This current crisis is likely to go on for some time, not really what anyone wants to hear. Given the end of it isn’t clear, it’s wise to consider on an ongoing basis the environment of your audience, as it’s very likely the mood music will change as time goes on so revisit that often to ensure your messaging is on point. Once we become used to the shock of the situation we tend to move into survival mode and then start adapting to the new normal.
How to acknowledge worry?
There is lots that can worry us now from health of loved ones, managing small kids at home while trying to work, business viability, a changing future. Displaying empathy and acknowledging that your teams and clients are worried can set minds a little easier and should build a more open environment for meaningful conversation.
How to reach out?
I don’t believe there is one size to fit all here. Very little will replace a conversation one to one but this isn’t always practical. However it is important to make that call to critically important audiences, staff especially and top clients.
We have all become much more a customised to using virtual meetings now so it can be as simple as a facetime call
Most firms are sending emails, using webinars, conference calls etc. If you tend to use email, be very conscious that is can be difficult to pick up a tone in written communication so write and review carefully.
The World Health organisation says that face to face interaction helps us deal with emotions in times of disease and crisis so it’s not surprising we have become used to seeing daily updates on our televisions or phones from the department of health.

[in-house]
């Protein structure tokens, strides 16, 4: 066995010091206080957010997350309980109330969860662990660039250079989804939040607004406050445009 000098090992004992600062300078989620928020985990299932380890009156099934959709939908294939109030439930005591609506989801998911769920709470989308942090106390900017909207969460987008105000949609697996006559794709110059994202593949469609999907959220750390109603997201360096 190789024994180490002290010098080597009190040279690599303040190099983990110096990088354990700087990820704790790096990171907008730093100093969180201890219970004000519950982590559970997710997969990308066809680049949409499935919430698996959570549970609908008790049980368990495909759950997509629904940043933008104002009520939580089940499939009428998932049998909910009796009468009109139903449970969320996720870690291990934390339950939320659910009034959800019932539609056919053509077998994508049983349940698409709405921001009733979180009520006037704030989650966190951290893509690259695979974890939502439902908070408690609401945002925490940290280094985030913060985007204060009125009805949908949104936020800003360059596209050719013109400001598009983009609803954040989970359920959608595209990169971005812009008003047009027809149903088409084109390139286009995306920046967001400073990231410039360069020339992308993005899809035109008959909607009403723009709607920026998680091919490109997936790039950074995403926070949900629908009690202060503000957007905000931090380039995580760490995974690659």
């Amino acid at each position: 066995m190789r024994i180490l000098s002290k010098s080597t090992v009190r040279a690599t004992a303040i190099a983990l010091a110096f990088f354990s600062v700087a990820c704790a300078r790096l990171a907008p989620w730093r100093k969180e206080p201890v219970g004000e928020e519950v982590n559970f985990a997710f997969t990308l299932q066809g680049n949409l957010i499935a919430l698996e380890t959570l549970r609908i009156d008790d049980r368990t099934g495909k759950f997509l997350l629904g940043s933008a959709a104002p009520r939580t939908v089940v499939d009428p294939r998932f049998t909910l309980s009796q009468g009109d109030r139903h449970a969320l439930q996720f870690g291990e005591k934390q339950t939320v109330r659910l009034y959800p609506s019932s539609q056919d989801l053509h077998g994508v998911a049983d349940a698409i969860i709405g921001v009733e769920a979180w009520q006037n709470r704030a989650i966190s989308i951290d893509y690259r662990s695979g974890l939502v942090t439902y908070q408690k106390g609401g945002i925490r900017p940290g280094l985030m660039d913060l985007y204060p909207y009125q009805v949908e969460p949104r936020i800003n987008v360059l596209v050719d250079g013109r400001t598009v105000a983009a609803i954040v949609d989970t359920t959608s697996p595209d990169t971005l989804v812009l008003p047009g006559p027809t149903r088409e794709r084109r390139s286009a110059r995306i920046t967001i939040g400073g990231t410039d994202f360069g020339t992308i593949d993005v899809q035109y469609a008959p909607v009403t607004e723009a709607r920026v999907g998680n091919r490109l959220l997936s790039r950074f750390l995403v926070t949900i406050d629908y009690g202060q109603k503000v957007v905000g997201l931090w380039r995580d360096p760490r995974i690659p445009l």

Is trust more important now?
To feel confident to act on your recommendations and direction, your team has to trust you. The more trust we trust the messenger the more confidence we have in them. To build trust, we must manage expectations, communicate openly, and at the right frequency.
Keep listening and learning
If you are fortunate enough to be part of a wider global network with larger firms in it, it can be very useful to see and learn from what others are doing, especially those in countries ahead of us in this pandemic. If you are not in a group like that, you can still learn from what other firms are doing via social media, every day is a school day particularly now. Don’t just stick with accounting firms here, we will all learn from other industries, especially agile sectors quick to adapt like tech.
Adapting to the future?
Our ability to rapidly adapt to using so much virtual communication tools has been a great benefit of this crisis. This change is likely to stay with us even when working life returns to the new normal so it’s an important part of your communication tool kit.
Some firms are having great attendance on short webinars now, with attendees appreciating the ease of attending for thirty minutes without leaving their desks and the ability to ask their questions virtually. It is very likely that this trend will continue as it’s easy to measure, follow up on and engage. Again, communicating virtually requires a different skill that presenting in person, we need to communicate clearly, directly, be engaging and adapt for our audience.
Remember this too will pass and we as professionals will be remembered for our professionalism and calmness, hopefully.